Post Profile

Being Nobody In The Real Detroit

One of the United States’ poorer cities is undergoing a renaissance. But not everyone has access to it, writes Dr Richard Hil. One of Heidegger’s more memorable musings is that “the fracture renders the familiar explicit”. The thing about Detroit, USA which I recently visited, is you don’t have to look very far to come across [...] The post Being Nobody In The Real Detroit appeared first on New Matilda.
read more


Related Posts

Setting The Stage For Detroit’s Renaissance: Music, Automotive, And Manufacturing

Technology : TechCrunch: Enterprise

Detroit used to be the fourth most populous city in the United States. As of 2010, with a population of around 750,000, it ranks 18th. It's not news that the economy of the city, largely reliant on the automotive industry, has deter...

In Houston, Who Needs Zoning Restrictions?

US Politics / Liberal : Drudge Retort Weblog

Steve Russell, Newsweek: As I write from soggy Central Texas, the cable news is showing people floating down Buffalo Bayou on their principles, proud residents of the largest city in these United States that did not grow in accordan...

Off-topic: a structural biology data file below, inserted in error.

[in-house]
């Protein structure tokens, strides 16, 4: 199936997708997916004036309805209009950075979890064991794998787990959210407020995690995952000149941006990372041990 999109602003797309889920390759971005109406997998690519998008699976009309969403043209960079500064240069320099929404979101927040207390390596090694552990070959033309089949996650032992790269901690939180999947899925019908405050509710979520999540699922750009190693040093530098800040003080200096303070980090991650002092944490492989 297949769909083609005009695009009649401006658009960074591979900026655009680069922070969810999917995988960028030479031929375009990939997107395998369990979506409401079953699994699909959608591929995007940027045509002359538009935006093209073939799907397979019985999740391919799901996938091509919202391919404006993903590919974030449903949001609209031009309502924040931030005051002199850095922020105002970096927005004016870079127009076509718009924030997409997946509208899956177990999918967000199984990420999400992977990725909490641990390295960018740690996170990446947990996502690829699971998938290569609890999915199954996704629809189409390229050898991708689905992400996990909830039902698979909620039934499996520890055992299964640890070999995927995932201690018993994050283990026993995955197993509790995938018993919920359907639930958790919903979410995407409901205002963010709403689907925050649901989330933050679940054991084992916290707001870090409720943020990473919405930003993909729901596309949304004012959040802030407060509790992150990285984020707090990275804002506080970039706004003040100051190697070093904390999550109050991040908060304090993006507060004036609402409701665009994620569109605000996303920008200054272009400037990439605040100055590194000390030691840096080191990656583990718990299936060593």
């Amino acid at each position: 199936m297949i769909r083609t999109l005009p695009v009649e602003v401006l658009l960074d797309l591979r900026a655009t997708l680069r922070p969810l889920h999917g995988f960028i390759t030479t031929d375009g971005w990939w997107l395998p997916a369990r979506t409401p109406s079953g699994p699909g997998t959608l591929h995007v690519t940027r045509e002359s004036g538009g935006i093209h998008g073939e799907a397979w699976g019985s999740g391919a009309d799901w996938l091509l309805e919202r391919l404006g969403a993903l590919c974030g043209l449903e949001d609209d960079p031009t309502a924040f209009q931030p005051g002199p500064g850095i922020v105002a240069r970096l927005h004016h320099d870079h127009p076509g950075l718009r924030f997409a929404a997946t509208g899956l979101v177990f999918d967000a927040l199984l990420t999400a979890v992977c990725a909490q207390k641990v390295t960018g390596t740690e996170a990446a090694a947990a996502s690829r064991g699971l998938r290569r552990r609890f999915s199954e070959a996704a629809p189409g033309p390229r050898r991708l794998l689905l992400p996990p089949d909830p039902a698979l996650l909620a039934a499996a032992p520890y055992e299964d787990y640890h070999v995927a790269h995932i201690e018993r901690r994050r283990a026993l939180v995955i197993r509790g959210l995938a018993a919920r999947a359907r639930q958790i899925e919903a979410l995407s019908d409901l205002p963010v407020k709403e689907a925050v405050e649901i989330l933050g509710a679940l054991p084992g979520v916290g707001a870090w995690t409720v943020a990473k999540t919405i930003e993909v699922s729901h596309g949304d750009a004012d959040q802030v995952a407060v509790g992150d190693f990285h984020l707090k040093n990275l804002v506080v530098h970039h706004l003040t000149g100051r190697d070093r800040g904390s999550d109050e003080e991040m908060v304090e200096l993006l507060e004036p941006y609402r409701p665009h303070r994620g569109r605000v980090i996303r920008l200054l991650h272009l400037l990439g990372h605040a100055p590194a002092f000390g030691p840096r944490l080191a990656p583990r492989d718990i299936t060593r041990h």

THIS JUST IN: Heidegger Was Really a Real Nazi, Adam Kirsch writes at Tablet: Yet the attempt to co…

US Politics / Conservative : Instapundit

THIS JUST IN: Heidegger Was Really a Real Nazi, Adam Kirsch writes at Tablet: Yet the attempt to construct firewalls around Heidegger’s Nazism, to save areas of his reputation from its taint, has suffered one failure after another, ...

Business As Usual: Even With Trump, America Is Still Our China Plate

Politics / Australian Politics : NewMatilda

Plenty has changed in the United States, writes Dr Richard Hil. But not all that much is different over here. To witness Barrack Obama shaking hands with president-elect Donald Trump in the Oval Office was a sobering experience. Wha...

The Liberals Are Lifting Higher Learning Out Of Reach For Poorer Australians

Politics / Australian Politics : NewMatilda

The conservative attacks on higher education continue, with the poorest Australians being asked to contribute the most, write Richard Hil and Kristen Lyons. Over the last few decades, successive governments have set in train educati...


Copyright © 2016 Regator, LLC